But a little directness goes a long way, and soon I felt that despite the atmospheric account, and the brilliant portrayal of sexual jealousy as a form of self-perpetuating anxiety, I would have been keen for Pozdnyshev to think something he didn’t say. Or do I mean Tolstoy? Because when reading around the story, I found first that Tolstoy’s wife was appalled that he had drawn on their own experiences together in writing the story. And also that he later published an addendum to the story, explaining that his views and intentions were more or less the same as Pozdnyshev’s, whereas I had thought the latter to be a deliberately appalling character supposed to highlight through absurdity everything that was wrong in what he said.

Nonetheless the story is readable and at the closing scenes, highly dramatic.  It’s also admirably and surprisingly direct on the subject of sex in the 19th century, and it’s not surprising that it was suppressed by the Russian authorities on publication. The US government agreed, and banned its publication in newspapers. Sex: then as now, the moral majority’s great leveller.


  1. Tolstoy’s marvellous – isn’t he? W&P is my #1. I treated myself to a 3-volume collection of his shorter fiction earlier this year and intend to binge on them next year. Though after this review, I may just find myself starting sooner rather than later.

  2. He sure is, and I’ve been eyeing the collections of stories myself. I haven’t the heart for War & Peace though, not this decade at least. Though I see a new ‘original version’ has been brought out, which is ‘only’ 800 pages long… Hmm.

  3. I havent read anything Russian for a while. I liked Anna Karenina, and Dostoyevksy tempts me in every now and then. But I might have to read this one for the stunning cover alone.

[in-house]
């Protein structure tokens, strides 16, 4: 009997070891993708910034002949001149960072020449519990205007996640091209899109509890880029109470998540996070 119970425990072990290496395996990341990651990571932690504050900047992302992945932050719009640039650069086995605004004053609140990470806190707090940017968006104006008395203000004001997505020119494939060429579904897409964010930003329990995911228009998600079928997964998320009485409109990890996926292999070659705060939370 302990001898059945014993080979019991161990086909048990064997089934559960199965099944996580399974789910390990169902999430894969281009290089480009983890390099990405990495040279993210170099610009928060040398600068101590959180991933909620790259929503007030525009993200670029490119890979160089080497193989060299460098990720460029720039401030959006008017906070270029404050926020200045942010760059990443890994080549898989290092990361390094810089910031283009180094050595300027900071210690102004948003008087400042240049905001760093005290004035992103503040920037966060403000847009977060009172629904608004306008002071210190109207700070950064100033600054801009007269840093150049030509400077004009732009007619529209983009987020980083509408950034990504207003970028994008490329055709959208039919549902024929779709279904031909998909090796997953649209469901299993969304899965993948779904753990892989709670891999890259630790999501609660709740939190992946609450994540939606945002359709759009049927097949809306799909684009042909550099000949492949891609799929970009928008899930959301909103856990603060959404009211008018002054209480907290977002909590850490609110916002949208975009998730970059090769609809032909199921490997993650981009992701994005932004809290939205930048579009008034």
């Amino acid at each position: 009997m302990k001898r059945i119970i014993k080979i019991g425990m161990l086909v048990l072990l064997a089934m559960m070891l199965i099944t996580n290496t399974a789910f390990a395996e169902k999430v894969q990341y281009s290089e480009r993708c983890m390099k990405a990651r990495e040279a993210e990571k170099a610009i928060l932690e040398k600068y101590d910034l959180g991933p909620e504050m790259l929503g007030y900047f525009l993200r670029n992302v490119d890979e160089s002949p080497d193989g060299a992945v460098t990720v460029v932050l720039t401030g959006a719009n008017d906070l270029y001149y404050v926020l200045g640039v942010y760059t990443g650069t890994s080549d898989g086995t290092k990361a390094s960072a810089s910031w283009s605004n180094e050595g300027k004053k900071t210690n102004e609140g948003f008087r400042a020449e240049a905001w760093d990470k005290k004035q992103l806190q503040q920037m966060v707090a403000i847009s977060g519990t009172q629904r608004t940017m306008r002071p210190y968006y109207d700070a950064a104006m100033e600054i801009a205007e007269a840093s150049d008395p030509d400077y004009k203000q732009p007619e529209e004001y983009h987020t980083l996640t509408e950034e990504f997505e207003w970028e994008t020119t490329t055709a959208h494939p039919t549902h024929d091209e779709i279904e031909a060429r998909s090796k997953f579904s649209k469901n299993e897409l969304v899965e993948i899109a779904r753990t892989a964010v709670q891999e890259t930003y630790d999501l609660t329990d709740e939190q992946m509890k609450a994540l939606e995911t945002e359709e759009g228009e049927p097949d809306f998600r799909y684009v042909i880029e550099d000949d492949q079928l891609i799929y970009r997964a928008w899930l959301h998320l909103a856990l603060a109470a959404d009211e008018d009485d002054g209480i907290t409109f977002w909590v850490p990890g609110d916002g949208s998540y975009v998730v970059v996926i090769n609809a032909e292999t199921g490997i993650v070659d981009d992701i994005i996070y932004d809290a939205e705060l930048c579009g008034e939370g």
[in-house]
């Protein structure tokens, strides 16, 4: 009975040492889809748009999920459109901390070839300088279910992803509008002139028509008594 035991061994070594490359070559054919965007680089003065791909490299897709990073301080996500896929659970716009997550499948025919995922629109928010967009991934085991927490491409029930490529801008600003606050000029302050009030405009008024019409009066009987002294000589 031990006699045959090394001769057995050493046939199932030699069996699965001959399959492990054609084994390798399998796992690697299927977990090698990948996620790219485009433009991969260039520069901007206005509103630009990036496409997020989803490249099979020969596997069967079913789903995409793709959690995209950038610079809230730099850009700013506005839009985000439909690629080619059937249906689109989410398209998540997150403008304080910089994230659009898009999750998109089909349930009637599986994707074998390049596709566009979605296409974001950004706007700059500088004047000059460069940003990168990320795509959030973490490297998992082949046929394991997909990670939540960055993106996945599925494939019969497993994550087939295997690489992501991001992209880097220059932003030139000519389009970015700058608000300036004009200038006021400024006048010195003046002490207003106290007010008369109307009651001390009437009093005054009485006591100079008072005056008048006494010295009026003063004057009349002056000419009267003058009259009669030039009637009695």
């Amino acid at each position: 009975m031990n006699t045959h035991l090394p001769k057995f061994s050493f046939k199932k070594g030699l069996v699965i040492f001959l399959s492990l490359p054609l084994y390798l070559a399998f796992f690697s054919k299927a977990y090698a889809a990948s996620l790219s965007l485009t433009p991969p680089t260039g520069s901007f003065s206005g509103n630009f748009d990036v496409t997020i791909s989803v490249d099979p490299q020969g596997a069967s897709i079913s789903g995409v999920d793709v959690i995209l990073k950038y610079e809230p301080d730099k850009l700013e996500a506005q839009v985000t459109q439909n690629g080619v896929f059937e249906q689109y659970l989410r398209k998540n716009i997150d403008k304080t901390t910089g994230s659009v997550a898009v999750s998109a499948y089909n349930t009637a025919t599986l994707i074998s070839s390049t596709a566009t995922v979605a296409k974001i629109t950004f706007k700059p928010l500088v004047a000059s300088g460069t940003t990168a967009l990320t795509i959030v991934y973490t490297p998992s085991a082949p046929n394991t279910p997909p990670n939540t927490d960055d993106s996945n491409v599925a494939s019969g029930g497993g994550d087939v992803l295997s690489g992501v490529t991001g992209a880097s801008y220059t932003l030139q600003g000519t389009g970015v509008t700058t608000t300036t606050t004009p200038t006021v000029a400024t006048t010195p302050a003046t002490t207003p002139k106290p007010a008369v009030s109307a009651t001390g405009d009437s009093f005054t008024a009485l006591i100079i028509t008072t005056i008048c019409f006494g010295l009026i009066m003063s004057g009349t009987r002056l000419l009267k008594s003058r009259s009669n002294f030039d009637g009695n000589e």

4. I keep picking up that new edition of W&P. So far I’ve managed to resist – do I really need a 3rd edition? Tell you what – if you succumb, so will I.

  5. I have read War and Peace twice, the first time in high school. I reread it in 2001. The only daunting thing about this book is its length. I couldn’t put it down. It surely ranks at the top of any list of all time greats and the war is not the main character. You should give it a try.

  6. I admit to not having read either The Keutzer Sonata or War and Peace, but I have read The Death of Ivan Illych, which I thought was beautifully written and Anna Karenina, which became my all time favorite book, surpassing Wuthering Heights. I think anyone who wants to read Anna Karenina should read the “new” Pevear and Volokhonsky translation. It really made a difference to me.

    I agree. That cover is gorgeous.

  7. Thanks Kate. I think I read the Constance Garnett translation of Anna Karenina, which of course is a bit creaky now (she knew Tolstoy, didn’t she?) but on the other hand does have the period feel, which I rather liked. But yes, I have heard that Pevear and Volokhonsky are the way to go with the Russians generally, so will keep an eye out!